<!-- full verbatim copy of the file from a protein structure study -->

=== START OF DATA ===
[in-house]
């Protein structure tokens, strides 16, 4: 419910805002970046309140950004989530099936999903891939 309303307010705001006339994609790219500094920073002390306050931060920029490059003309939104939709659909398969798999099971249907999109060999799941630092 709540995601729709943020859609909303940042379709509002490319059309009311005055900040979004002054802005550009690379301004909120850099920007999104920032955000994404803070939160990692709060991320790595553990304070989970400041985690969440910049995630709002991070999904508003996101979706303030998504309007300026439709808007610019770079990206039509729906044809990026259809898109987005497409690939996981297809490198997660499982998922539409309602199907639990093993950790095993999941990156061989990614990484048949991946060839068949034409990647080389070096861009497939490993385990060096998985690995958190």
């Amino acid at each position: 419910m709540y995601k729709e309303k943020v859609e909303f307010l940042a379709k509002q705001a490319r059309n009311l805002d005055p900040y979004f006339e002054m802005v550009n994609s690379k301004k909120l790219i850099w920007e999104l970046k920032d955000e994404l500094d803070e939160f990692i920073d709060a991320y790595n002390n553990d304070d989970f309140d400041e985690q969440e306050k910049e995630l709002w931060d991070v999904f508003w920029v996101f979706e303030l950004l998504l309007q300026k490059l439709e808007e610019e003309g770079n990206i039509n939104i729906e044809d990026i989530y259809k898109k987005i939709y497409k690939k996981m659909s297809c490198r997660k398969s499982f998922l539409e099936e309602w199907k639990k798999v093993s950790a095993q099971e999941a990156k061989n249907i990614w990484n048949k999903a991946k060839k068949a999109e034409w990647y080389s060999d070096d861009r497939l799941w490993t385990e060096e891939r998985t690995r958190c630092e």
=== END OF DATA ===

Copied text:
[in-house]
């Protein structure tokens, strides 16, 4: 419910805002970046309140950004989530099936999903891939 309303307010705001006339994609790219500094920073002390306050931060920029490059003309939104939709659909398969798999099971249907999109060999799941630092 709540995601729709943020859609909303940042379709509002490319059309009311005055900040979004002054802005550009690379301004909120850099920007999104920032955000994404803070939160990692709060991320790595553990304070989970400041985690969440910049995630709002991070999904508003996101979706303030998504309007300026439709808007610019770079990206039509729906044809990026259809898109987005497409690939996981297809490198997660499982998922539409309602199907639990093993950790095993999941990156061989990614990484048949991946060839068949034409990647080389070096861009497939490993385990060096998985690995958190």
């Amino acid at each position: 419910m709540y995601k729709e309303k943020v859609e909303f307010l940042a379709k509002q705001a490319r059309n009311l805002d005055p900040y979004f006339e002054m802005v550009n994609s690379k301004k909120l790219i850099w920007e999104l970046k920032d955000e994404l500094d803070e939160f990692i920073d709060a991320y790595n002390n553990d304070d989970f309140d400041e985690q969440e306050k910049e995630l709002w931060d991070v999904f508003w920029v996101f979706e303030l950004l998504l309007q300026k490059l439709e808007e610019e003309g770079n990206i039509n939104i729906e044809d990026i989530y259809k898109k987005i939709y497409k690939k996981m659909s297809c490198r997660k398969s499982f998922l539409e099936e309602w199907k639990k798999v093993s950790a095993q099971e999941a990156k061989n249907i990614w990484n048949k999903a991946k060839k068949a999109e034409w990647y080389s060999d070096d861009r497939l799941w490993t385990e060096e891939r998985t690995r958190c630092e």